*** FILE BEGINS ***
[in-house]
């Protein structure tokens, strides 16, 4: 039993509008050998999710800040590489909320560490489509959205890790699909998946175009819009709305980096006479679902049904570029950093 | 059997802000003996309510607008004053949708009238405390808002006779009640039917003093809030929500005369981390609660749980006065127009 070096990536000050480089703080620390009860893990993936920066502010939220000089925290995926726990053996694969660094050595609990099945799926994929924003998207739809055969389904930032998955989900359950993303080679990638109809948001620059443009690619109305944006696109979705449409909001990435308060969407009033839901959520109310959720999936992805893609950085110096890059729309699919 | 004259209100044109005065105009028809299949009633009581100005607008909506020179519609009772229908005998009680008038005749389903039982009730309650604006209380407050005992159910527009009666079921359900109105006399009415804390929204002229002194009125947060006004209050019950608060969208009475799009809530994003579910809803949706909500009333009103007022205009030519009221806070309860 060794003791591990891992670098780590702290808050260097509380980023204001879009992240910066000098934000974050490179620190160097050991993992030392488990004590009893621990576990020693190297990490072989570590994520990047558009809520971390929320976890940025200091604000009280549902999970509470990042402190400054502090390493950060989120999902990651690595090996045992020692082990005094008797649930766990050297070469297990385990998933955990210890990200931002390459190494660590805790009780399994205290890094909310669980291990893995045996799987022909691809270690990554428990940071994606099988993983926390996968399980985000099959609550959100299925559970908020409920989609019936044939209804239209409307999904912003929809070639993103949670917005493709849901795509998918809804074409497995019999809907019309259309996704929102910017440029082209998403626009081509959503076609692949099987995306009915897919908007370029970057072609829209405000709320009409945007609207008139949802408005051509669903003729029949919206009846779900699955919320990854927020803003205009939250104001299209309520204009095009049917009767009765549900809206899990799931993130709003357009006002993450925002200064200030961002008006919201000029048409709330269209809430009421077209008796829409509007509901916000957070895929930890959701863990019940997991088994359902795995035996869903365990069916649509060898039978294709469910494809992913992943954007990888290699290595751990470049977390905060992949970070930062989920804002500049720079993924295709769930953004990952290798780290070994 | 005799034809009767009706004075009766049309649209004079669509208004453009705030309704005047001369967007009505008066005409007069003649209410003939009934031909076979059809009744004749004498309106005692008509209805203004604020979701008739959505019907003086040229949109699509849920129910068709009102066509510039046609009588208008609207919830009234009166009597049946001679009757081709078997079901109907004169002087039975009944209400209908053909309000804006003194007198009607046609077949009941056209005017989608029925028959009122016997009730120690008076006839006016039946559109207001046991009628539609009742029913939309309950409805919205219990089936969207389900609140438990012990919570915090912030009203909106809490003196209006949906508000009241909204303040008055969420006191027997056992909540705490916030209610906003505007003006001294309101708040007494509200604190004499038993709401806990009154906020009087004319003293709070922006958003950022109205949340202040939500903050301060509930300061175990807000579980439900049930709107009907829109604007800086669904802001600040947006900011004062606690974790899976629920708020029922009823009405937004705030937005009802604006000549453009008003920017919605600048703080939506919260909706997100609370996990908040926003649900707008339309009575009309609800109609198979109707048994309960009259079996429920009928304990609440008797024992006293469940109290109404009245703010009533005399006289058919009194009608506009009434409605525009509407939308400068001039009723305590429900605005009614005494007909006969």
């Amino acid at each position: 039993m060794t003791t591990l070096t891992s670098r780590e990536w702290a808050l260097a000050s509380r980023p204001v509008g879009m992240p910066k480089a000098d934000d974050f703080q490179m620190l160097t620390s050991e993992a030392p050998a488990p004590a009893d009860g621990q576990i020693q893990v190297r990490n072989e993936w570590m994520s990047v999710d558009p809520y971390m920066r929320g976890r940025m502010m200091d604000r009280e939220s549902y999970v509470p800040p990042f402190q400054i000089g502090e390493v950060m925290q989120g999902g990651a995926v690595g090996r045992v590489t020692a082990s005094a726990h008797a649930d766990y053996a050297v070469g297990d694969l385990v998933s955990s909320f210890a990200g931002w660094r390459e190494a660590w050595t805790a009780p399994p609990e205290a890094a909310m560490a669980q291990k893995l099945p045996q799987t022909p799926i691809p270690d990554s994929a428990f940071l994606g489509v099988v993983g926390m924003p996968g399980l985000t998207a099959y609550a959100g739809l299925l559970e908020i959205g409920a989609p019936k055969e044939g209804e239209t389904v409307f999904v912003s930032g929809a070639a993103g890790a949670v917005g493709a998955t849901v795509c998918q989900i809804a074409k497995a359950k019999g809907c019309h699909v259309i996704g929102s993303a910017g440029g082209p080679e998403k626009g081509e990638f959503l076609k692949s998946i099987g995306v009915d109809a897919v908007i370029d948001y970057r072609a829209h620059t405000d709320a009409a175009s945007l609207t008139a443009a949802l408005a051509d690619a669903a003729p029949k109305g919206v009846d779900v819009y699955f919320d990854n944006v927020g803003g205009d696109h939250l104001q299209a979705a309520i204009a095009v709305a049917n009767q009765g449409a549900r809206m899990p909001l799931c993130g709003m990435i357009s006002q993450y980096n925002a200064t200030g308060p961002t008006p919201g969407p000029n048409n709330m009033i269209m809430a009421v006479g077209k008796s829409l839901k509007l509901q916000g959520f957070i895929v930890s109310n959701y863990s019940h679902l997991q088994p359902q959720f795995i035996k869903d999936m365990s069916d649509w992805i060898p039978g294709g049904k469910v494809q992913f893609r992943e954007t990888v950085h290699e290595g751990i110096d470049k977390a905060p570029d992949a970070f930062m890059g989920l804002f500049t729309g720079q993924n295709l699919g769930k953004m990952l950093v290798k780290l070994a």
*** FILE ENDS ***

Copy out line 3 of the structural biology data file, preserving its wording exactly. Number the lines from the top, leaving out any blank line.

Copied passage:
């Amino acid at each position: 039993m060794t003791t591990l070096t891992s670098r780590e990536w702290a808050l260097a000050s509380r980023p204001v509008g879009m992240p910066k480089a000098d934000d974050f703080q490179m620190l160097t620390s050991e993992a030392p050998a488990p004590a009893d009860g621990q576990i020693q893990v190297r990490n072989e993936w570590m994520s990047v999710d558009p809520y971390m920066r929320g976890r940025m502010m200091d604000r009280e939220s549902y999970v509470p800040p990042f402190q400054i000089g502090e390493v950060m925290q989120g999902g990651a995926v690595g090996r045992v590489t020692a082990s005094a726990h008797a649930d766990y053996a050297v070469g297990d694969l385990v998933s955990s909320f210890a990200g931002w660094r390459e190494a660590w050595t805790a009780p399994p609990e205290a890094a909310m560490a669980q291990k893995l099945p045996q799987t022909p799926i691809p270690d990554s994929a428990f940071l994606g489509v099988v993983g926390m924003p996968g399980l985000t998207a099959y609550a959100g739809l299925l559970e908020i959205g409920a989609p019936k055969e044939g209804e239209t389904v409307f999904v912003s930032g929809a070639a993103g890790a949670v917005g493709a998955t849901v795509c998918q989900i809804a074409k497995a359950k019999g809907c019309h699909v259309i996704g929102s993303a910017g440029g082209p080679e998403k626009g081509e990638f959503l076609k692949s998946i099987g995306v009915d109809a897919v908007i370029d948001y970057r072609a829209h620059t405000d709320a009409a175009s945007l609207t008139a443009a949802l408005a051509d690619a669903a003729p029949k109305g919206v009846d779900v819009y699955f919320d990854n944006v927020g803003g205009d696109h939250l104001q299209a979705a309520i204009a095009v709305a049917n009767q009765g449409a549900r809206m899990p909001l799931c993130g709003m990435i357009s006002q993450y980096n925002a200064t200030g308060p961002t008006p919201g969407p000029n048409n709330m009033i269209m809430a009421v006479g077209k008796s829409l839901k509007l509901q916000g959520f957070i895929v930890s109310n959701y863990s019940h679902l997991q088994p359902q959720f795995i035996k869903d999936m365990s069916d649509w992805i060898p039978g294709g049904k469910v494809q992913f893609r992943e954007t990888v950085h290699e290595g751990i110096d470049k977390a905060p570029d992949a970070f930062m890059g989920l804002f500049t729309g720079q993924n295709l699919g769930k953004m990952l950093v290798k780290l070994a």